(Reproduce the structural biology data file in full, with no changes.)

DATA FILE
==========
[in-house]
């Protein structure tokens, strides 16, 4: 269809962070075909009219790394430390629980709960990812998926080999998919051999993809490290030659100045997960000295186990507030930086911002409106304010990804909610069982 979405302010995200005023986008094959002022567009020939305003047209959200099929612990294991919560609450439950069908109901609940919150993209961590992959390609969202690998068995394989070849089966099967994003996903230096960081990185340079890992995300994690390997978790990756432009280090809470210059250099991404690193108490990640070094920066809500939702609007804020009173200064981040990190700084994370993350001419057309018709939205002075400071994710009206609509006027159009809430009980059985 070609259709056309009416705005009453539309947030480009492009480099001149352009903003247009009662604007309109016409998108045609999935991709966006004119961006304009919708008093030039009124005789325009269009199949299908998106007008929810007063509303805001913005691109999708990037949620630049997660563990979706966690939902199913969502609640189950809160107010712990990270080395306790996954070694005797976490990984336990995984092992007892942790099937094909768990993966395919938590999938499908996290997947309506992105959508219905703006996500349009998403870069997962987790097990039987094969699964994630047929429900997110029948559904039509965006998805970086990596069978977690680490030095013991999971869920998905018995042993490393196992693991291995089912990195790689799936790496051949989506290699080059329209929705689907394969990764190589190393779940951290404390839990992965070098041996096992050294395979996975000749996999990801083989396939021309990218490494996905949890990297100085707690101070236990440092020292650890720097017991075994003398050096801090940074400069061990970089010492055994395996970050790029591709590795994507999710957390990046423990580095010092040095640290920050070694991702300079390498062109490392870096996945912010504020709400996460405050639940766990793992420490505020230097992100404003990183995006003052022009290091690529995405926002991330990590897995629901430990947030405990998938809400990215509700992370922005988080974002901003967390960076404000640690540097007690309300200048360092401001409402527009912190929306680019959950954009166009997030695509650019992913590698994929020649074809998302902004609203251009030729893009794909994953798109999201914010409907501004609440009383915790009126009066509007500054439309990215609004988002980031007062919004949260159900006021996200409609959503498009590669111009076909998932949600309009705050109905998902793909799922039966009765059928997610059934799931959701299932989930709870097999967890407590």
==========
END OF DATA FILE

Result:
[in-house]
């Protein structure tokens, strides 16, 4: 269809962070075909009219790394430390629980709960990812998926080999998919051999993809490290030659100045997960000295186990507030930086911002409106304010990804909610069982 979405302010995200005023986008094959002022567009020939305003047209959200099929612990294991919560609450439950069908109901609940919150993209961590992959390609969202690998068995394989070849089966099967994003996903230096960081990185340079890992995300994690390997978790990756432009280090809470210059250099991404690193108490990640070094920066809500939702609007804020009173200064981040990190700084994370993350001419057309018709939205002075400071994710009206609509006027159009809430009980059985 070609259709056309009416705005009453539309947030480009492009480099001149352009903003247009009662604007309109016409998108045609999935991709966006004119961006304009919708008093030039009124005789325009269009199949299908998106007008929810007063509303805001913005691109999708990037949620630049997660563990979706966690939902199913969502609640189950809160107010712990990270080395306790996954070694005797976490990984336990995984092992007892942790099937094909768990993966395919938590999938499908996290997947309506992105959508219905703006996500349009998403870069997962987790097990039987094969699964994630047929429900997110029948559904039509965006998805970086990596069978977690680490030095013991999971869920998905018995042993490393196992693991291995089912990195790689799936790496051949989506290699080059329209929705689907394969990764190589190393779940951290404390839990992965070098041996096992050294395979996975000749996999990801083989396939021309990218490494996905949890990297100085707690101070236990440092020292650890720097017991075994003398050096801090940074400069061990970089010492055994395996970050790029591709590795994507999710957390990046423990580095010092040095640290920050070694991702300079390498062109490392870096996945912010504020709400996460405050639940766990793992420490505020230097992100404003990183995006003052022009290091690529995405926002991330990590897995629901430990947030405990998938809400990215509700992370922005988080974002901003967390960076404000640690540097007690309300200048360092401001409402527009912190929306680019959950954009166009997030695509650019992913590698994929020649074809998302902004609203251009030729893009794909994953798109999201914010409907501004609440009383915790009126009066509007500054439309990215609004988002980031007062919004949260159900006021996200409609959503498009590669111009076909998932949600309009705050109905998902793909799922039966009765059928997610059934799931959701299932989930709870097999967890407590």